Friday, June 10, 2016

Johnny and June

I wrote about the Blue Darling two years ago. At that time she was new and unsettled and just the Blue Darling. She lived in the spare bedroom for awhile, smashed in among boxes and tools and tarps as we were still in full construction mode. But shortly after we moved her into the window bay she now calls home, I named her June. Because she just looked like a June.

I found her while shopping for a leather couch. We still wanted that leather couch so after June came home, the search for her Johnny continued. Another Craigslist foray and I found not just Johnny, but a matching love seat and ottoman (named Carter and Cash?) for the price of less than the one Johnny I had been trying to hunt down. So we went for it! The seller even helped my husband carry each piece down the 3 flights of stairs behind his condo! It took 2 trips with my father-in-law's truck to get all 3 pieces, and then our neighbor helped us move them onto our newly finished floors. That was also two years ago, and the living room has undergone incremental changes since then. Just last month she crossed the finish line of baseboards and crown moulding.

This was 6 weeks after we closed. 
Rebuilt wall
Finished wall and ceiling fan added. 










This picture was taken last month. Welcome home. 

There have been setbacks and surprises, like the curtains I made crashing down one day, because the walls weren't built properly when the previous owners converted the porch so there was nothing to support the weight of hardware and fabric. So last winter my husband rebuilt the walls, adding studs where they should have been, and giving the hardware something to hold onto.

Last night my husband and I were scrolling through pictures of how far we've come in this monumental restoration project. It's almost too incredible to comprehend. The living room is truly finished and I call it our sanctuary. We're not good at sitting still, so we honestly don't spend as much time resting in there as we should! For that reason I also call it our Parlor - the fanciest and yet unused room in the house, reserved for clean bodies and "company." But in the quiet of the morning June is one of my favorite places to sit before I jump into the day. We still have a long way to go, but sitting and reflecting and remembering makes the yet to do seem pretty attainable.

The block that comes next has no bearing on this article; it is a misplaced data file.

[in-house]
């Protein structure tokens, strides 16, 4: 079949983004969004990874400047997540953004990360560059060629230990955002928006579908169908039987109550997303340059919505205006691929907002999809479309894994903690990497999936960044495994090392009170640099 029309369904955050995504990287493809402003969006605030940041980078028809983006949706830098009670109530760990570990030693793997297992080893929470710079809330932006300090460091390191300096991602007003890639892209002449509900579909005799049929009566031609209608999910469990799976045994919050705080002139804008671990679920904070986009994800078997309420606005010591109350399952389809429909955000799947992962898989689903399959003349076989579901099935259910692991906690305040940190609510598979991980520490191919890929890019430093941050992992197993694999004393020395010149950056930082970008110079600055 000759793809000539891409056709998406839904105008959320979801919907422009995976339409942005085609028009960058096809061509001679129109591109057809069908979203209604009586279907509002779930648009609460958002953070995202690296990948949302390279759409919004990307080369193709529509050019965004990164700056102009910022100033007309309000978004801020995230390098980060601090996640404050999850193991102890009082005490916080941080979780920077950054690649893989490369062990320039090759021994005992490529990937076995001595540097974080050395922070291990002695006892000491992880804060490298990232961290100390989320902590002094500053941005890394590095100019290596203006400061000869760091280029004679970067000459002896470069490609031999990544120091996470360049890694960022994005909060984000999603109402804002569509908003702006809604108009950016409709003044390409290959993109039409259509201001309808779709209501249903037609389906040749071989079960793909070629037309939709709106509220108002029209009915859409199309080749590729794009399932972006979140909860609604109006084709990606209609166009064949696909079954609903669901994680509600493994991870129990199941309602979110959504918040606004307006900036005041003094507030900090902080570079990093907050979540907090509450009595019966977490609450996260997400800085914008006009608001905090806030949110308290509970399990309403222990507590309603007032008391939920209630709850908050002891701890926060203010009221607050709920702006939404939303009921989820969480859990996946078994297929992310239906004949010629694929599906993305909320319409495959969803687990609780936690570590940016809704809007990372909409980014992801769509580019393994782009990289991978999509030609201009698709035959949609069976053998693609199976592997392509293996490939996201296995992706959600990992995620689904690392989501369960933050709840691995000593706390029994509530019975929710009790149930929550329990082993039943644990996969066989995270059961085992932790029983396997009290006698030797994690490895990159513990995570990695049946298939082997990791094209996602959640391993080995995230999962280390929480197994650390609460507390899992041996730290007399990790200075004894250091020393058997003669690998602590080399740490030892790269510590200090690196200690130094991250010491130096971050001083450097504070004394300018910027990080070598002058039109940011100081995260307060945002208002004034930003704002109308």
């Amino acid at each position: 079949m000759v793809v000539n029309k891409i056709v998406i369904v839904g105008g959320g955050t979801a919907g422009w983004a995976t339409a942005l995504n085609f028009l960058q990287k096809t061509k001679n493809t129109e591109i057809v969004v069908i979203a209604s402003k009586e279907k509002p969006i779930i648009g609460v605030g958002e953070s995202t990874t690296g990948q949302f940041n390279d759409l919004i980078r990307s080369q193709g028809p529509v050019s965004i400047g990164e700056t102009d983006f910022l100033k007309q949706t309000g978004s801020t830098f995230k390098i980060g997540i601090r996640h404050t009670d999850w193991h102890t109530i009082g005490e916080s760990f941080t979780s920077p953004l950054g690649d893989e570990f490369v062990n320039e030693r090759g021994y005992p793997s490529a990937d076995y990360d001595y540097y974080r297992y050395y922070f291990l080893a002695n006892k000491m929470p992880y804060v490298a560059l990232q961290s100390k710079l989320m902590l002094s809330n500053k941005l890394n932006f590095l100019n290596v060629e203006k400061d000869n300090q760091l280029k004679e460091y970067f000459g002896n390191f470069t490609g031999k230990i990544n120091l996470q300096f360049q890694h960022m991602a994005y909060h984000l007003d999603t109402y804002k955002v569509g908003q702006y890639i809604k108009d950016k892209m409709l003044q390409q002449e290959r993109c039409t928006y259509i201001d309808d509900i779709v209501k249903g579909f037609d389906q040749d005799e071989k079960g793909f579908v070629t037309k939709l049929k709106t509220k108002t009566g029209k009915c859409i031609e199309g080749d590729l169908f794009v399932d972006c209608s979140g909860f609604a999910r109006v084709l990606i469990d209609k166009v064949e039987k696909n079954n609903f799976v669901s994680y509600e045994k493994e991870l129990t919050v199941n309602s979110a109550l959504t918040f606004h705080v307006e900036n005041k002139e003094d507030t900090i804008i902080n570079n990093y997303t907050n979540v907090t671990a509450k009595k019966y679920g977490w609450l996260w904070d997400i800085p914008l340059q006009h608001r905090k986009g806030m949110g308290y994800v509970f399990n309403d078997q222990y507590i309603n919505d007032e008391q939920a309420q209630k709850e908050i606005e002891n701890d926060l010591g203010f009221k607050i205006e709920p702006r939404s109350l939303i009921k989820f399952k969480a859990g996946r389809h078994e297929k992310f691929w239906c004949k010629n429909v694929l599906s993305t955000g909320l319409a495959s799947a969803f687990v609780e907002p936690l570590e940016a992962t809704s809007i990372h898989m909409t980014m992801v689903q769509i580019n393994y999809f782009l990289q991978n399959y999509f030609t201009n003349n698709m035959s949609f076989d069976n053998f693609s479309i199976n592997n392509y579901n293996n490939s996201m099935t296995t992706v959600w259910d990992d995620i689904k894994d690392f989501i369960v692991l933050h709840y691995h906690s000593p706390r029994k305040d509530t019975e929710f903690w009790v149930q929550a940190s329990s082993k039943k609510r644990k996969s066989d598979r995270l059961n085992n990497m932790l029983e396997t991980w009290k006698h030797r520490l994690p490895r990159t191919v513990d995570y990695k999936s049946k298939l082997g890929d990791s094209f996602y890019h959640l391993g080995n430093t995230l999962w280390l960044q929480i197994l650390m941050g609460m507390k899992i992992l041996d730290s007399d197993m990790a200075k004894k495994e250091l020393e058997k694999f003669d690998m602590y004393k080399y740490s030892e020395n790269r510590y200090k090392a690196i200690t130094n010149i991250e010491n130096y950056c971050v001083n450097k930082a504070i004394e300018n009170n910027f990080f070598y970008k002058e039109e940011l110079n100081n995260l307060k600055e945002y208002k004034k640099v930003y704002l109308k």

Tuesday, March 15, 2016

Ressurection and Time

The clock just struck the hour, with bells inspired by Big Ben, softly marking time with their music. She has sat silent in our entryway for nearly a year, weights detached, and hands still. But this Sunday was her resurrection day. And now she sings.

The soft tick-tock was foreign at first, a stranger in my house. But now I smile when I hear it. It had an uncanny way of making me think I was in my grandmother's house, as that's the last time I was near any such sort of clock. But she's gained her own presence, almost like a third, living party in our home. This grandfather clock was inherited by my husband in high school, when my in-laws wanted to get rid of it, but he wouldn't let them. He took it instead in his bedroom (is it any wonder we fell in love?), and they kept it stored for him in their basement when he left for college. After we purchased our own home, both our parents gently pushed for us to reclaim the remaining worldly possessions they had kept in their care. And so the clock came to a new home.

Inspired by spring, and daylight, and joy of house projects accomplished, my husband decided to put the clock together this weekend. At 11 o'clock on a Sunday night. I was tired, so I sat in a rocking chair and read directions from the manual.  Boiled linseed oil was used to wipe all her blemishes away.









Clock oil 1) is a thing. And 2) Was needed for her springs. So today I stopped by, Around The Clock Repair on my lunch break. And this dear man, and his dear little shop was all I hoped and more. Piles of watches! All kinds. In a tiny space. And in the middle of it all, a man who obviously loves his trade. Cash only please, and no quick turn around promised. But will your lock work again like never before? You bet. He knows clocks, caresses them, studies them, values them. I left his shop with the small vial of oil in hand, and better appreciating a trade I fear nearly forgotten. 

 In the chaos the world so often delivers, there's something comforting about the quiet, steady pendulum. A visual reminder perhaps of the precious value of this thing called Time. And the simple and yet extraordinary technology driving this clock that keeps it so faithfully. Do we need a grandfather clock? No, certainly not. But is it lovely? O my, yes.